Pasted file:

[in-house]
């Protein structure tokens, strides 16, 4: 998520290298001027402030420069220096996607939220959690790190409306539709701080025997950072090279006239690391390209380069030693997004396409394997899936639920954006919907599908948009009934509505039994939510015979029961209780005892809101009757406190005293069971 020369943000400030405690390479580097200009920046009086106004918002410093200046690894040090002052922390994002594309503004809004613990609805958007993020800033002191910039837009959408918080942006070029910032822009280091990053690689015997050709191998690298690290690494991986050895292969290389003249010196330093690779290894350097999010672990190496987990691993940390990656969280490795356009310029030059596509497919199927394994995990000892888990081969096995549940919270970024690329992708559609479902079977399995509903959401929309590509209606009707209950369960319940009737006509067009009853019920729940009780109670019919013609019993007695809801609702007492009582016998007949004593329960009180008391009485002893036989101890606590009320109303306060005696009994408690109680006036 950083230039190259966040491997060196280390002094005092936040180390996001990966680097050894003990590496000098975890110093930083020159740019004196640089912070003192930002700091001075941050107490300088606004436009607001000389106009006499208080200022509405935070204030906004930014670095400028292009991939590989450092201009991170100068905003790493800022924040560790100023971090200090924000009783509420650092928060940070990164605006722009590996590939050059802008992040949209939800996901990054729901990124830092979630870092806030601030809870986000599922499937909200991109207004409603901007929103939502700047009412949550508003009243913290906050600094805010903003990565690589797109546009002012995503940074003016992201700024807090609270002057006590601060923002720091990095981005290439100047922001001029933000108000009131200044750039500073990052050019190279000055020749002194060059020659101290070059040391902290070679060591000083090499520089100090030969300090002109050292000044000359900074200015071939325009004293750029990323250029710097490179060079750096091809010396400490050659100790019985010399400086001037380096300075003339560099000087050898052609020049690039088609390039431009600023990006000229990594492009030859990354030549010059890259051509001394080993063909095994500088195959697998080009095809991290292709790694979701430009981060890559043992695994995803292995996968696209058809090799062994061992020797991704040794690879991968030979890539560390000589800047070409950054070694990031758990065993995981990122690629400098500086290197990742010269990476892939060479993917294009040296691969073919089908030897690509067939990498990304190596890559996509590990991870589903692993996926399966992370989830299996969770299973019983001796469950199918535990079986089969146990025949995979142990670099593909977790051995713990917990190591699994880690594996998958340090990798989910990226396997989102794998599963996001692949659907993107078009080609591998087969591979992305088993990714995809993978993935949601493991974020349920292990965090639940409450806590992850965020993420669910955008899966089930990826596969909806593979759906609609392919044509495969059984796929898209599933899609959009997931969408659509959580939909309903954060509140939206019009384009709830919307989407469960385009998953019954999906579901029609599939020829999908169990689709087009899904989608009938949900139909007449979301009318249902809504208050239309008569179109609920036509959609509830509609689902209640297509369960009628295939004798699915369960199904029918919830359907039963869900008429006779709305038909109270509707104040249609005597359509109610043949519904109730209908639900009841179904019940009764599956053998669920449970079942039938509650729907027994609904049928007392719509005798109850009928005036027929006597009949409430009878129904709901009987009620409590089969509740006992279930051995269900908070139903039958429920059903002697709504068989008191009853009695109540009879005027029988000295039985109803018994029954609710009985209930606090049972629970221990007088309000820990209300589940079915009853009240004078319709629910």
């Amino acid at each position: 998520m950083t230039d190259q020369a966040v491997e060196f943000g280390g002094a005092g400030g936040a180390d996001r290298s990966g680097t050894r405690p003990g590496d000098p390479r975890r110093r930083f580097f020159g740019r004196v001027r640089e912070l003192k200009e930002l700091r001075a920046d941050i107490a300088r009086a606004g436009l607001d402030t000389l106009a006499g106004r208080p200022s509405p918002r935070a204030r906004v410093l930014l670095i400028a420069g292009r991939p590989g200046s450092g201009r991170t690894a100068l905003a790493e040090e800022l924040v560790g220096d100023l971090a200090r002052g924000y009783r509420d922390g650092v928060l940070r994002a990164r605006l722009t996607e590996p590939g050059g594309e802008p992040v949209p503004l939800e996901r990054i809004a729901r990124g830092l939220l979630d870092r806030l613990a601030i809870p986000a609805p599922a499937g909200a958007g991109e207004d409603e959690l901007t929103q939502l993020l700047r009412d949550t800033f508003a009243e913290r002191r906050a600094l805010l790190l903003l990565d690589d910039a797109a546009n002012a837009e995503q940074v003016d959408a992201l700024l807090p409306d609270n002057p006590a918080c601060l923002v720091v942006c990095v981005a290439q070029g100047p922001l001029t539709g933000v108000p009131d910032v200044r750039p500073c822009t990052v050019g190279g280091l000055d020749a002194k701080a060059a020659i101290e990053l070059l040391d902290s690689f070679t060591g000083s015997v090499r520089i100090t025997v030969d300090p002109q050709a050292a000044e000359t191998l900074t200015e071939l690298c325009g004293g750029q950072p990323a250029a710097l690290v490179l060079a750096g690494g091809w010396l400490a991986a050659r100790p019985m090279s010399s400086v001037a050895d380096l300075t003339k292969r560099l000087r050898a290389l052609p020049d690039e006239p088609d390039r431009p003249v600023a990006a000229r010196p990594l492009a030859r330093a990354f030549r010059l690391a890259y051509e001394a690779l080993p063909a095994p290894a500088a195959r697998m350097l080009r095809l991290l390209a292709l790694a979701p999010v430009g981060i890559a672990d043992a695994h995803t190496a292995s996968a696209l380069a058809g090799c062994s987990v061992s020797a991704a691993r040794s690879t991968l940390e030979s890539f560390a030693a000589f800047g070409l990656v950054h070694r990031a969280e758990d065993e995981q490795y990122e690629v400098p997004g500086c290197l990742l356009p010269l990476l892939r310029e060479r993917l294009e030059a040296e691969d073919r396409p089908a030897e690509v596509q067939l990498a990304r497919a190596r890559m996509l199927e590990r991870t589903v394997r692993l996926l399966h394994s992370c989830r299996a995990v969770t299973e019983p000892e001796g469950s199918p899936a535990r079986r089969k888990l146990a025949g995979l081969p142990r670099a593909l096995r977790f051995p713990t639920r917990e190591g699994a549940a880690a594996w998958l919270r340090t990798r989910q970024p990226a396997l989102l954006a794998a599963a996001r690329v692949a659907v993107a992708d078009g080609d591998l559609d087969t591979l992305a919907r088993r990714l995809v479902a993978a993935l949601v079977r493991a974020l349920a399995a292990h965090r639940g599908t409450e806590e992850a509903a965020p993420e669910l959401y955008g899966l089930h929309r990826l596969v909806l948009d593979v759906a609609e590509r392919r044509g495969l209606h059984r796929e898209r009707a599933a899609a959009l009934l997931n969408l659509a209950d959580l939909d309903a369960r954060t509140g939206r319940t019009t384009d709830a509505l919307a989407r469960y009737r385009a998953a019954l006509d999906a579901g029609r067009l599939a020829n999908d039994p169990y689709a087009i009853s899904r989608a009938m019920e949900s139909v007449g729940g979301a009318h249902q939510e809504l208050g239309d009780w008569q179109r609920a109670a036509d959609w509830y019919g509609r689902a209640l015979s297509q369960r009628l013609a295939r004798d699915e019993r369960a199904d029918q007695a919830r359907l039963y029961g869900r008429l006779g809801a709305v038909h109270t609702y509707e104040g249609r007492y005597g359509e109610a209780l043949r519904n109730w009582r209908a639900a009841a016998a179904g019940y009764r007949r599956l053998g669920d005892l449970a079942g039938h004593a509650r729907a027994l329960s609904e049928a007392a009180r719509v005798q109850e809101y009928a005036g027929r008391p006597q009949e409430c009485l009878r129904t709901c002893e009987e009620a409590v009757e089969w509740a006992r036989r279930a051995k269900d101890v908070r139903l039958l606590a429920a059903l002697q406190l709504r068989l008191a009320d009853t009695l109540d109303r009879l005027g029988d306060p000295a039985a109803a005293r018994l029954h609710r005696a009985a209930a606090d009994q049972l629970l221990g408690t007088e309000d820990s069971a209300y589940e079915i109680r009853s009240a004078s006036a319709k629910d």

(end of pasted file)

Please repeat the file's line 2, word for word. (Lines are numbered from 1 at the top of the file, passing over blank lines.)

């Protein structure tokens, strides 16, 4: 998520290298001027402030420069220096996607939220959690790190409306539709701080025997950072090279006239690391390209380069030693997004396409394997899936639920954006919907599908948009009934509505039994939510015979029961209780005892809101009757406190005293069971 020369943000400030405690390479580097200009920046009086106004918002410093200046690894040090002052922390994002594309503004809004613990609805958007993020800033002191910039837009959408918080942006070029910032822009280091990053690689015997050709191998690298690290690494991986050895292969290389003249010196330093690779290894350097999010672990190496987990691993940390990656969280490795356009310029030059596509497919199927394994995990000892888990081969096995549940919270970024690329992708559609479902079977399995509903959401929309590509209606009707209950369960319940009737006509067009009853019920729940009780109670019919013609019993007695809801609702007492009582016998007949004593329960009180008391009485002893036989101890606590009320109303306060005696009994408690109680006036 950083230039190259966040491997060196280390002094005092936040180390996001990966680097050894003990590496000098975890110093930083020159740019004196640089912070003192930002700091001075941050107490300088606004436009607001000389106009006499208080200022509405935070204030906004930014670095400028292009991939590989450092201009991170100068905003790493800022924040560790100023971090200090924000009783509420650092928060940070990164605006722009590996590939050059802008992040949209939800996901990054729901990124830092979630870092806030601030809870986000599922499937909200991109207004409603901007929103939502700047009412949550508003009243913290906050600094805010903003990565690589797109546009002012995503940074003016992201700024807090609270002057006590601060923002720091990095981005290439100047922001001029933000108000009131200044750039500073990052050019190279000055020749002194060059020659101290070059040391902290070679060591000083090499520089100090030969300090002109050292000044000359900074200015071939325009004293750029990323250029710097490179060079750096091809010396400490050659100790019985010399400086001037380096300075003339560099000087050898052609020049690039088609390039431009600023990006000229990594492009030859990354030549010059890259051509001394080993063909095994500088195959697998080009095809991290292709790694979701430009981060890559043992695994995803292995996968696209058809090799062994061992020797991704040794690879991968030979890539560390000589800047070409950054070694990031758990065993995981990122690629400098500086290197990742010269990476892939060479993917294009040296691969073919089908030897690509067939990498990304190596890559996509590990991870589903692993996926399966992370989830299996969770299973019983001796469950199918535990079986089969146990025949995979142990670099593909977790051995713990917990190591699994880690594996998958340090990798989910990226396997989102794998599963996001692949659907993107078009080609591998087969591979992305088993990714995809993978993935949601493991974020349920292990965090639940409450806590992850965020993420669910955008899966089930990826596969909806593979759906609609392919044509495969059984796929898209599933899609959009997931969408659509959580939909309903954060509140939206019009384009709830919307989407469960385009998953019954999906579901029609599939020829999908169990689709087009899904989608009938949900139909007449979301009318249902809504208050239309008569179109609920036509959609509830509609689902209640297509369960009628295939004798699915369960199904029918919830359907039963869900008429006779709305038909109270509707104040249609005597359509109610043949519904109730209908639900009841179904019940009764599956053998669920449970079942039938509650729907027994609904049928007392719509005798109850009928005036027929006597009949409430009878129904709901009987009620409590089969509740006992279930051995269900908070139903039958429920059903002697709504068989008191009853009695109540009879005027029988000295039985109803018994029954609710009985209930606090049972629970221990007088309000820990209300589940079915009853009240004078319709629910």